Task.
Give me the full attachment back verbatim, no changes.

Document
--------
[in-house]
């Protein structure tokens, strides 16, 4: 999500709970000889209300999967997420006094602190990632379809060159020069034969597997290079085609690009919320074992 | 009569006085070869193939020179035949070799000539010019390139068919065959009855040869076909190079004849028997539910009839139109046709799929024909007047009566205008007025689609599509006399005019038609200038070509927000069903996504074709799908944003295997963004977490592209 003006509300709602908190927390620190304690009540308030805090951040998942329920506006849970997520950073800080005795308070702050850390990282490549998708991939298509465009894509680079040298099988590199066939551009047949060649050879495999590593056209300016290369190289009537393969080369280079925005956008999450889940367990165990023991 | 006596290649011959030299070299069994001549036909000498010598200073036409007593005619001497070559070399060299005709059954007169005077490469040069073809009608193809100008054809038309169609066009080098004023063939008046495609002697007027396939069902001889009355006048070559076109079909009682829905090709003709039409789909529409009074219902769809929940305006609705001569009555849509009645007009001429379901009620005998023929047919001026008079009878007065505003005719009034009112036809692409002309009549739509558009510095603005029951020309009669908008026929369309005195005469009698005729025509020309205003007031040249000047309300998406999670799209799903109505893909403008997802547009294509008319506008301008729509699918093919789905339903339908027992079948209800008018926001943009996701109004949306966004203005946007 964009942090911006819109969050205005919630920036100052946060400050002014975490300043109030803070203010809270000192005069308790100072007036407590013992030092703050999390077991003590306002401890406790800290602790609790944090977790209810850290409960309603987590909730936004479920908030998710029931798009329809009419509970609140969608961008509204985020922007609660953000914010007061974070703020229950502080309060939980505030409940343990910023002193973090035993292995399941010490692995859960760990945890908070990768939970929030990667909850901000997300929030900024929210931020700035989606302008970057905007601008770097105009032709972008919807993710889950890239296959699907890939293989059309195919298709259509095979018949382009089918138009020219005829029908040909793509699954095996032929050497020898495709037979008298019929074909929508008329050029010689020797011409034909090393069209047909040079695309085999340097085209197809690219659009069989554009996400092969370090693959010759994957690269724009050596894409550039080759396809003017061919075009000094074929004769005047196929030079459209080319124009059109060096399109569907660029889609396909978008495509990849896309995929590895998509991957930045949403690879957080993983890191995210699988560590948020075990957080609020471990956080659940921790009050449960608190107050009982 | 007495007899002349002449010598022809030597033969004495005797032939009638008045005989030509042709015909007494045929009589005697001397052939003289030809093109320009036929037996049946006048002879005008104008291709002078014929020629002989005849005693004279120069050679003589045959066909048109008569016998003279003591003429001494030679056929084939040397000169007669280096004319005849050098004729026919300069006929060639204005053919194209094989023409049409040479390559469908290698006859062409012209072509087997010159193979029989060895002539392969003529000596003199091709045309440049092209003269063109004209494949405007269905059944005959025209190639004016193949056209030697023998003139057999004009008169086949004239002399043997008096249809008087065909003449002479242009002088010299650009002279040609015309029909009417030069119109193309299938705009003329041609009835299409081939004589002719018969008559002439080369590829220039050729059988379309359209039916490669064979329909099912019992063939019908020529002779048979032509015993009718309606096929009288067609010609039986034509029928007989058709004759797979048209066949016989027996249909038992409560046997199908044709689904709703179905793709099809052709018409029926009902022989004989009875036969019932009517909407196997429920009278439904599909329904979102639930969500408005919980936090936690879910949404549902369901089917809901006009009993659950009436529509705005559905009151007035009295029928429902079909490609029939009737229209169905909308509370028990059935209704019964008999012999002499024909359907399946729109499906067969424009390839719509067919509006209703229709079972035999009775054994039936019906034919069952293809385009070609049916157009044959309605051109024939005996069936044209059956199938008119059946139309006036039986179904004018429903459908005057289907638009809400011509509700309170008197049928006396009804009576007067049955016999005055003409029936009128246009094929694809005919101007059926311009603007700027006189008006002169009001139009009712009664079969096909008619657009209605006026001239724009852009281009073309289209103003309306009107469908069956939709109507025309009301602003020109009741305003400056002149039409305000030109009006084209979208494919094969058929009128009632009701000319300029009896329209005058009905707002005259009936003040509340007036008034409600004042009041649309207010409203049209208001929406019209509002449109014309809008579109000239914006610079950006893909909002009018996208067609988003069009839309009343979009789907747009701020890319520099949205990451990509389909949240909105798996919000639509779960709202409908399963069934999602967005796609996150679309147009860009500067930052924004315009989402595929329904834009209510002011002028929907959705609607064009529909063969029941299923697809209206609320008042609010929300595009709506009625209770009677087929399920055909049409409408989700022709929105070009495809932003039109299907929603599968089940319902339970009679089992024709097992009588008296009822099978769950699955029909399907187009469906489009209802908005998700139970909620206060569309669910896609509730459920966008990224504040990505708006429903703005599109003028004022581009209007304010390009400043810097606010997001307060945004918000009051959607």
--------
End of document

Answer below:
[in-house]
């Protein structure tokens, strides 16, 4: 999500709970000889209300999967997420006094602190990632379809060159020069034969597997290079085609690009919320074992 | 009569006085070869193939020179035949070799000539010019390139068919065959009855040869076909190079004849028997539910009839139109046709799929024909007047009566205008007025689609599509006399005019038609200038070509927000069903996504074709799908944003295997963004977490592209 003006509300709602908190927390620190304690009540308030805090951040998942329920506006849970997520950073800080005795308070702050850390990282490549998708991939298509465009894509680079040298099988590199066939551009047949060649050879495999590593056209300016290369190289009537393969080369280079925005956008999450889940367990165990023991 | 006596290649011959030299070299069994001549036909000498010598200073036409007593005619001497070559070399060299005709059954007169005077490469040069073809009608193809100008054809038309169609066009080098004023063939008046495609002697007027396939069902001889009355006048070559076109079909009682829905090709003709039409789909529409009074219902769809929940305006609705001569009555849509009645007009001429379901009620005998023929047919001026008079009878007065505003005719009034009112036809692409002309009549739509558009510095603005029951020309009669908008026929369309005195005469009698005729025509020309205003007031040249000047309300998406999670799209799903109505893909403008997802547009294509008319506008301008729509699918093919789905339903339908027992079948209800008018926001943009996701109004949306966004203005946007 964009942090911006819109969050205005919630920036100052946060400050002014975490300043109030803070203010809270000192005069308790100072007036407590013992030092703050999390077991003590306002401890406790800290602790609790944090977790209810850290409960309603987590909730936004479920908030998710029931798009329809009419509970609140969608961008509204985020922007609660953000914010007061974070703020229950502080309060939980505030409940343990910023002193973090035993292995399941010490692995859960760990945890908070990768939970929030990667909850901000997300929030900024929210931020700035989606302008970057905007601008770097105009032709972008919807993710889950890239296959699907890939293989059309195919298709259509095979018949382009089918138009020219005829029908040909793509699954095996032929050497020898495709037979008298019929074909929508008329050029010689020797011409034909090393069209047909040079695309085999340097085209197809690219659009069989554009996400092969370090693959010759994957690269724009050596894409550039080759396809003017061919075009000094074929004769005047196929030079459209080319124009059109060096399109569907660029889609396909978008495509990849896309995929590895998509991957930045949403690879957080993983890191995210699988560590948020075990957080609020471990956080659940921790009050449960608190107050009982 | 007495007899002349002449010598022809030597033969004495005797032939009638008045005989030509042709015909007494045929009589005697001397052939003289030809093109320009036929037996049946006048002879005008104008291709002078014929020629002989005849005693004279120069050679003589045959066909048109008569016998003279003591003429001494030679056929084939040397000169007669280096004319005849050098004729026919300069006929060639204005053919194209094989023409049409040479390559469908290698006859062409012209072509087997010159193979029989060895002539392969003529000596003199091709045309440049092209003269063109004209494949405007269905059944005959025209190639004016193949056209030697023998003139057999004009008169086949004239002399043997008096249809008087065909003449002479242009002088010299650009002279040609015309029909009417030069119109193309299938705009003329041609009835299409081939004589002719018969008559002439080369590829220039050729059988379309359209039916490669064979329909099912019992063939019908020529002779048979032509015993009718309606096929009288067609010609039986034509029928007989058709004759797979048209066949016989027996249909038992409560046997199908044709689904709703179905793709099809052709018409029926009902022989004989009875036969019932009517909407196997429920009278439904599909329904979102639930969500408005919980936090936690879910949404549902369901089917809901006009009993659950009436529509705005559905009151007035009295029928429902079909490609029939009737229209169905909308509370028990059935209704019964008999012999002499024909359907399946729109499906067969424009390839719509067919509006209703229709079972035999009775054994039936019906034919069952293809385009070609049916157009044959309605051109024939005996069936044209059956199938008119059946139309006036039986179904004018429903459908005057289907638009809400011509509700309170008197049928006396009804009576007067049955016999005055003409029936009128246009094929694809005919101007059926311009603007700027006189008006002169009001139009009712009664079969096909008619657009209605006026001239724009852009281009073309289209103003309306009107469908069956939709109507025309009301602003020109009741305003400056002149039409305000030109009006084209979208494919094969058929009128009632009701000319300029009896329209005058009905707002005259009936003040509340007036008034409600004042009041649309207010409203049209208001929406019209509002449109014309809008579109000239914006610079950006893909909002009018996208067609988003069009839309009343979009789907747009701020890319520099949205990451990509389909949240909105798996919000639509779960709202409908399963069934999602967005796609996150679309147009860009500067930052924004315009989402595929329904834009209510002011002028929907959705609607064009529909063969029941299923697809209206609320008042609010929300595009709506009625209770009677087929399920055909049409409408989700022709929105070009495809932003039109299907929603599968089940319902339970009679089992024709097992009588008296009822099978769950699955029909399907187009469906489009209802908005998700139970909620206060569309669910896609509730459920966008990224504040990505708006429903703005599109003028004022581009209007304010390009400043810097606010997001307060945004918000009051959607």